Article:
Tel Aviv Diary: The Jewish New Year Finds Israelis Happy With Their Lives - But Few Believe Peace is in Sight | Opinion

The logo of Bank Hapoalim, Israel's biggest bank, is seen at their main branch in Tel Aviv, Israel July 18, 2016. Picture taken July 18, 2016. REUTERS/Amir Cohen/File Photo REUTERS/Amir Cohen

As the last week of the Jewish Year wound to a close, it was appropriate for Tel Aviv to be dominated by the annual Digital Life Design Conference (DLD.) Hi-tech presentations filled one of the major boulevards, parties to network and celebrate innovation were scattered across the beach and in bars throughout the city, all of which complemented the core conference sessions that took place in an old converted train station. Ten delegations, totaling 300 people, came here from China alone. Large contingents from Japan, Singapore, Brazil, Norway, as well as many other points near and far were also represented.

According to Israeli venture capital doyen and DLD Conference Chairman Yossi Vardi,this year's gathering was the biggest ever." For the first time, Vardi had to close registration a week before the conference began.

The DLD conference is emblematic of the duality that is Israel at the close of the Jewish year 5778: a country whose economic boon steadily continues and whose reputation as the 'startup nation' remains unique. During the first half of this past year, Israeli startups raised over $3 billion in fresh financing.

Partly as a result of the robust economy, 89% of Israelis recently surveyed stated they were happy with their lives. The same survey also revealed that in a country with a population 8.9 million, a remarkable 7.6 million Israelis have traveled abroad.

Ironically, the very same week thousands were busy exalting Israeli technology in peaceful Tel Aviv, the Israeli army confirmed Israel had attacked targets in Syria 200 times during the last 18 months. Twice in the past two months, it looked like we might be dragged into another war in Gaza with Hamas (a risk that has not diminished.) Hundreds of acres of Israeli fields along the Gaza border have been destroyed by incendiary balloons sent by our Gaza neighbors.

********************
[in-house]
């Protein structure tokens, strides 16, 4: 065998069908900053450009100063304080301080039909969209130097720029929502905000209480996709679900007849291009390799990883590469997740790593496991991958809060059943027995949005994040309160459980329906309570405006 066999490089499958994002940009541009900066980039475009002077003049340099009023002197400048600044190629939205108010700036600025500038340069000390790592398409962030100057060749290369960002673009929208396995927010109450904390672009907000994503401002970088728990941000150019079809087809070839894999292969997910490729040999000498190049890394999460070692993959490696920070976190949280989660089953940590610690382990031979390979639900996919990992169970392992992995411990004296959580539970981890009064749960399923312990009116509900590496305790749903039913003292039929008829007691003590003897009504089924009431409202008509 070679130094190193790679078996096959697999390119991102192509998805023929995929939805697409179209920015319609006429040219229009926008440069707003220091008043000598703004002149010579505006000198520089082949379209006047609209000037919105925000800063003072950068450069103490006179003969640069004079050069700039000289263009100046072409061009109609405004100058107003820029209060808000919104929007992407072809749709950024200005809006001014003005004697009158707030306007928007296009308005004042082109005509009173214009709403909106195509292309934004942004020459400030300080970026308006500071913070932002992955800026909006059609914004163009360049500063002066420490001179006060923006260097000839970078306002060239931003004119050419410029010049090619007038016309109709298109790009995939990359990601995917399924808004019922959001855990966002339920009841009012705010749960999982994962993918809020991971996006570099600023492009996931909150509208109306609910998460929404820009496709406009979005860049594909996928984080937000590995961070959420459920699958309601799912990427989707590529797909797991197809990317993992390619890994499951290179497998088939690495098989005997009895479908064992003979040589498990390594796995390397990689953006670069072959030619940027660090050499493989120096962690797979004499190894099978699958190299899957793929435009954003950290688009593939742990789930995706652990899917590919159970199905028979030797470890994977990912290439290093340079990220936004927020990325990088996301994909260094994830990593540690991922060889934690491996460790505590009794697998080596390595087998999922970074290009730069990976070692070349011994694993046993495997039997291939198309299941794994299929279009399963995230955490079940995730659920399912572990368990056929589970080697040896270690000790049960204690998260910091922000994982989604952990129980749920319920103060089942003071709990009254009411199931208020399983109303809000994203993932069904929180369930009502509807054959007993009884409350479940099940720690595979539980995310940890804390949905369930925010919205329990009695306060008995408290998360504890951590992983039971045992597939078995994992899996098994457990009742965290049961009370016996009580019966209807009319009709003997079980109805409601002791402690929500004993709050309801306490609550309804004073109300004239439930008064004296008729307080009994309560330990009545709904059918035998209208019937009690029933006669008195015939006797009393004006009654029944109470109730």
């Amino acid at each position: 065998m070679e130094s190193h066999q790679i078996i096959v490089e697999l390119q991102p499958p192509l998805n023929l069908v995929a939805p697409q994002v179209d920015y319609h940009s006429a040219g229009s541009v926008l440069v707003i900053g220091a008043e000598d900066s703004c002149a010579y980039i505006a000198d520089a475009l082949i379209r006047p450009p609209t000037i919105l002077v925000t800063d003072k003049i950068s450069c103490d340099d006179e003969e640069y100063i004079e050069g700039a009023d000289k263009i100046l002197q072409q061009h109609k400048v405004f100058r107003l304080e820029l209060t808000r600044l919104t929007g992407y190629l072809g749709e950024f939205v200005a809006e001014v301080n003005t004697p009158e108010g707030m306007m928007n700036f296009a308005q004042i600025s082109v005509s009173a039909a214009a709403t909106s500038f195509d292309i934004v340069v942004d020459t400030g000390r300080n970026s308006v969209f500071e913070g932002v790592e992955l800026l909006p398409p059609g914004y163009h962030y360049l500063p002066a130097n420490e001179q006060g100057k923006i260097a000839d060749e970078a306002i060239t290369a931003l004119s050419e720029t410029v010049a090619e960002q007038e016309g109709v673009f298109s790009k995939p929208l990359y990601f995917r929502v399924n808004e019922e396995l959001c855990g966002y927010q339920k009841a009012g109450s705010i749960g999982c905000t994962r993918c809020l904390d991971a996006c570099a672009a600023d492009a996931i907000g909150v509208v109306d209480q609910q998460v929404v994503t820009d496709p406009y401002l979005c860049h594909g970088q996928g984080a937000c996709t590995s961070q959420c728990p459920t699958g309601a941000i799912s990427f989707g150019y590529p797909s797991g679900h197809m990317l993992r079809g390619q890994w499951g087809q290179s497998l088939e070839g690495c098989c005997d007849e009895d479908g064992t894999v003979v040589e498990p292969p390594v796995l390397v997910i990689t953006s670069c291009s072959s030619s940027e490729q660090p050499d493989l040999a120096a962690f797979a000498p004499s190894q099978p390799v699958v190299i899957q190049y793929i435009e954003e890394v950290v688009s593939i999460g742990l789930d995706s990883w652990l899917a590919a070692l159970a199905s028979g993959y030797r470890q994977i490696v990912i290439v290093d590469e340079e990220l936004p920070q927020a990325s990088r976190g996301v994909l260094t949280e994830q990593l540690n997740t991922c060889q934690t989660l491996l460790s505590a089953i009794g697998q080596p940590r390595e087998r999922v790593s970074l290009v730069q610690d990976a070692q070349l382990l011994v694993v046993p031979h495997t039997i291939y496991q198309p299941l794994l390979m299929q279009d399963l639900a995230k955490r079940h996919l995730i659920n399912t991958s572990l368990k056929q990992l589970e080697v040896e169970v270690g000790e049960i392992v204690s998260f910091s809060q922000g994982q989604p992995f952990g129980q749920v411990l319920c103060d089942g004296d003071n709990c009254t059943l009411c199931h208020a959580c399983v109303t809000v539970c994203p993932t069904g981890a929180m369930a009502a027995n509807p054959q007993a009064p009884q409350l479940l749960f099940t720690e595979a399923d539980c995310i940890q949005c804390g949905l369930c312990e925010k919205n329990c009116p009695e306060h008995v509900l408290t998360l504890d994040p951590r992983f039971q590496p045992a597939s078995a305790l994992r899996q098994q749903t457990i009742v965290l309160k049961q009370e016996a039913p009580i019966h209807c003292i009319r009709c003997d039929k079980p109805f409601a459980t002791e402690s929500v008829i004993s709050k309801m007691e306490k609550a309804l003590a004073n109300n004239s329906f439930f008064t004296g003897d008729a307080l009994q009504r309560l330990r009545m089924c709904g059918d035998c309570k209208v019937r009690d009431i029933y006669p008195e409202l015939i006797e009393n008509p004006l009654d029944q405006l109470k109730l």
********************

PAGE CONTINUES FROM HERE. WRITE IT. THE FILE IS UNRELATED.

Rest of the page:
Next week will mark 25 years since Israel signed the Oslo Accords with the Palestinian Liberation Organization. The accord brought about mutual recognition between Israel and the Palestinians and allowed the PLO to establish a presence in the West Bank and Gaza. Back then, most Israelis were optimistic peace could be achieved soon. Most believed the solution to the Israeli-Palestinian dispute was a two-state solution. Polls today show 89% of Israelis expressed pessimism at the chances peace could be achieved in the coming year. Support for a two-state solution has fallen among Israeli Jews to the lowest point since the Oslo Accord, with 47% in favor and 46% opposed. 25 years of terror attacks, wars in Lebanon and with Gaza have left the Israeli public decidedly discouraged regarding the chances of peace.

It's not only when it comes to peace that Israeli are troubled. 78% are unhappy with the current state of affairs regarding the role of religion in the state. For those in "progressive" Tel Aviv, this year has seemed to be an unending battle for Israel's liberal soul; a fight against the government's passing of what were seen as a number of illiberal laws. At the Global Cities Summit (part of DLD week), when Tel Aviv Mayor Ron Huldai was asked what were some of the significant challenges he faced as mayor, Huldai responded — ensuring Tel Aviv continues to carry the torch of freedom in the arts and culture for the country.

I asked Yifat Oren, CEO of Leumi Tech, recently named one of Israel's 100 most influential people by The Marker newspaper, how she explains the ability of Israelis to be so happy about their lives, despite the lack of peace and the fact our children all still must serve in the army: "I think Israel is very unique in that people have a sense of purpose, [i.e.] making the Jewish State strong, defending it to make sure it lasts," she replied. "he overall economy is doing well, unemployment is very low, the weather is great. It is very important people are living near their families and are not lonely ... people are very close to their communities,whether it be their neighborhood, their work colleagues, the people they served with in the army. All those things are probably what makes people content."

On the face of it, 5778 was indeed an outstanding year for Israel. The American embassy was moved to Jerusalem (under President Trump, the US government has been tremendously supportive of Israel), and terror has reached record lows. Nevertheless, despite the fact the average Israeli is very satisfied with his or her life, most people realize that the good times are unlikely to continue forever, and the many fundamental challenges Israel faces will have to be met sooner, rather than later.